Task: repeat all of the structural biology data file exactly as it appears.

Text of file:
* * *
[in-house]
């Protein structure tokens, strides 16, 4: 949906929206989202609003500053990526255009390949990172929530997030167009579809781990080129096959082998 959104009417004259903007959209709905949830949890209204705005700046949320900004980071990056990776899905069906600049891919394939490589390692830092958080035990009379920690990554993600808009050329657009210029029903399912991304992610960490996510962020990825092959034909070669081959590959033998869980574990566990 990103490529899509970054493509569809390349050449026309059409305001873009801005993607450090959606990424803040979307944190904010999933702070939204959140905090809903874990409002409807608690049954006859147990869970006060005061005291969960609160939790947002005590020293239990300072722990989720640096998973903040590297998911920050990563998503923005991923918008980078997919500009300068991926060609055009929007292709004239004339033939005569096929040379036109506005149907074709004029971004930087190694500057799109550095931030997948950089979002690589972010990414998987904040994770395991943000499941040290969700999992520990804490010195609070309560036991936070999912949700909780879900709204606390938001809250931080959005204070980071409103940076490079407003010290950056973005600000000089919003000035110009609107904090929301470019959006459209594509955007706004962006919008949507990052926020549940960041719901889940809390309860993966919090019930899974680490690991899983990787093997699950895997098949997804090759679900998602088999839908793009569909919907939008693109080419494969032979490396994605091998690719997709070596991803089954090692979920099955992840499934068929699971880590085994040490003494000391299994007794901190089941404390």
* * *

[in-house]
């Protein structure tokens, strides 16, 4: 949906929206989202609003500053990526255009390949990172929530997030167009579809781990080129096959082998 959104009417004259903007959209709905949830949890209204705005700046949320900004980071990056990776899905069906600049891919394939490589390692830092958080035990009379920690990554993600808009050329657009210029029903399912991304992610960490996510962020990825092959034909070669081959590959033998869980574990566990 990103490529899509970054493509569809390349050449026309059409305001873009801005993607450090959606990424803040979307944190904010999933702070939204959140905090809903874990409002409807608690049954006859147990869970006060005061005291969960609160939790947002005590020293239990300072722990989720640096998973903040590297998911920050990563998503923005991923918008980078997919500009300068991926060609055009929007292709004239004339033939005569096929040379036109506005149907074709004029971004930087190694500057799109550095931030997948950089979002690589972010990414998987904040994770395991943000499941040290969700999992520990804490010195609070309560036991936070999912949700909780879900709204606390938001809250931080959005204070980071409103940076490079407003010290950056973005600000000089919003000035110009609107904090929301470019959006459209594509955007706004962006919008949507990052926020549940960041719901889940809390309860993966919090019930899974680490690991899983990787093997699950895997098949997804090759679900998602088999839908793009569909919907939008693109080419494969032979490396994605091998690719997709070596991803089954090692979920099955992840499934068929699971880590085994040490003494000391299994007794901190089941404390």